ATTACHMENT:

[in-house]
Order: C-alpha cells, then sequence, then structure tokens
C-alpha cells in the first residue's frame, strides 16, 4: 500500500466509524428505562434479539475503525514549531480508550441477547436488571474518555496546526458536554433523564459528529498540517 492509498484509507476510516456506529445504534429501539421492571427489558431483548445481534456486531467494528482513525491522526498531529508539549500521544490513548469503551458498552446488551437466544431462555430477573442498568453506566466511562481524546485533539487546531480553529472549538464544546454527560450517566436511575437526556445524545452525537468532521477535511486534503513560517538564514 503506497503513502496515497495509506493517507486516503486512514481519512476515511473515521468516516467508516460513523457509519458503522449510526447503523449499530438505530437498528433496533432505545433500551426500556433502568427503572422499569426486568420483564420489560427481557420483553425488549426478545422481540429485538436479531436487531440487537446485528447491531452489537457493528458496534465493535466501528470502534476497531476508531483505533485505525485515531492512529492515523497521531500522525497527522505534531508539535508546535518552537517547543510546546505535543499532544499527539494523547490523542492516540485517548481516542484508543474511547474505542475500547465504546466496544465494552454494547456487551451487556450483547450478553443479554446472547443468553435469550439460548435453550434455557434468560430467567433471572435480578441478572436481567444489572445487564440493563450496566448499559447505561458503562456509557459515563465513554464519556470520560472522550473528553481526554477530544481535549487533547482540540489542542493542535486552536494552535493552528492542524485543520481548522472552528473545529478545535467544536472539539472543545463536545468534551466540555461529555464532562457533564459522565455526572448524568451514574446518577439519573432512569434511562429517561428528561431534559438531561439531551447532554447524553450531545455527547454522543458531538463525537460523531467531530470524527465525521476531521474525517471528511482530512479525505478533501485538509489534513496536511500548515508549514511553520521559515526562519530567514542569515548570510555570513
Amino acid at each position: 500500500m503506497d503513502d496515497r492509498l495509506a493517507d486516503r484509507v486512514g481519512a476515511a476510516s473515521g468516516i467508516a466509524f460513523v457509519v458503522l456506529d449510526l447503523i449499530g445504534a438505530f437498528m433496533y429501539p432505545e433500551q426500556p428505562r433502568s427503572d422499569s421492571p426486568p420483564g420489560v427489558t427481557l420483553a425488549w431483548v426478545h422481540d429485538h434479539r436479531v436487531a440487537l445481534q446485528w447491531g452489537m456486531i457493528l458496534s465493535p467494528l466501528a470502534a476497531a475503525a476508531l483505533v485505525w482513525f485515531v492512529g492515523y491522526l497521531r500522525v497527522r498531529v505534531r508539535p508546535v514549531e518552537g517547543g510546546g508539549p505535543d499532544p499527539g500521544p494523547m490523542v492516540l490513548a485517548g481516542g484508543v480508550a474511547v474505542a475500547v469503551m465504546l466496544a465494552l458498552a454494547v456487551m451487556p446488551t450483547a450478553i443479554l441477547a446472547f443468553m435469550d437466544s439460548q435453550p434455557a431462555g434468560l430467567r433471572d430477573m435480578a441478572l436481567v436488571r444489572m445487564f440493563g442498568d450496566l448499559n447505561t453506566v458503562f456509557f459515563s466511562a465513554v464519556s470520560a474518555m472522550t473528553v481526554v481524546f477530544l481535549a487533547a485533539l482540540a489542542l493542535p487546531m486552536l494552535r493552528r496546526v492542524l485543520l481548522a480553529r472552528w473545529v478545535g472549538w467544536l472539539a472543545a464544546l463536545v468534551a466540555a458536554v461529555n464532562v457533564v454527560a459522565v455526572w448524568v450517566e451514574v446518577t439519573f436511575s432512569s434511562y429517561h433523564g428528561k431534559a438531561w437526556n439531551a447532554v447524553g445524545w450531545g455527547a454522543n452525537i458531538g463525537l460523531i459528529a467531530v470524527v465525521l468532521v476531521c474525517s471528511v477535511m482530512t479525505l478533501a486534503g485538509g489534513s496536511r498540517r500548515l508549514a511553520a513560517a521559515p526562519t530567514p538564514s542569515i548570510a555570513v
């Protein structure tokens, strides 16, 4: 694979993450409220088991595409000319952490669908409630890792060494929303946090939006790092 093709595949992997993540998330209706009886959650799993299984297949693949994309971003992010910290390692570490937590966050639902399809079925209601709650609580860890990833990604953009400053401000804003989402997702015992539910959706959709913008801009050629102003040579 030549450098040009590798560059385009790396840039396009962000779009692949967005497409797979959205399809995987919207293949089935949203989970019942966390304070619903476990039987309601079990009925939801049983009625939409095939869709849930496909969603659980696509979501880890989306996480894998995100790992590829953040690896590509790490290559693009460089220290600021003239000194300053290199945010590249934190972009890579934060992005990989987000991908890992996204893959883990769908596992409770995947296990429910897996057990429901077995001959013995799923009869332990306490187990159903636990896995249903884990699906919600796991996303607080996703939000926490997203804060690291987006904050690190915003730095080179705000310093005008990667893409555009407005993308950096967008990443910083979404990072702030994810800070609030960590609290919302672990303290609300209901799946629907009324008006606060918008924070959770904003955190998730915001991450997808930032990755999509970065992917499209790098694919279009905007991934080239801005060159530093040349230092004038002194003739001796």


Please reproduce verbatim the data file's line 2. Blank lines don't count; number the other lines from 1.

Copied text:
Order: C-alpha cells, then sequence, then structure tokens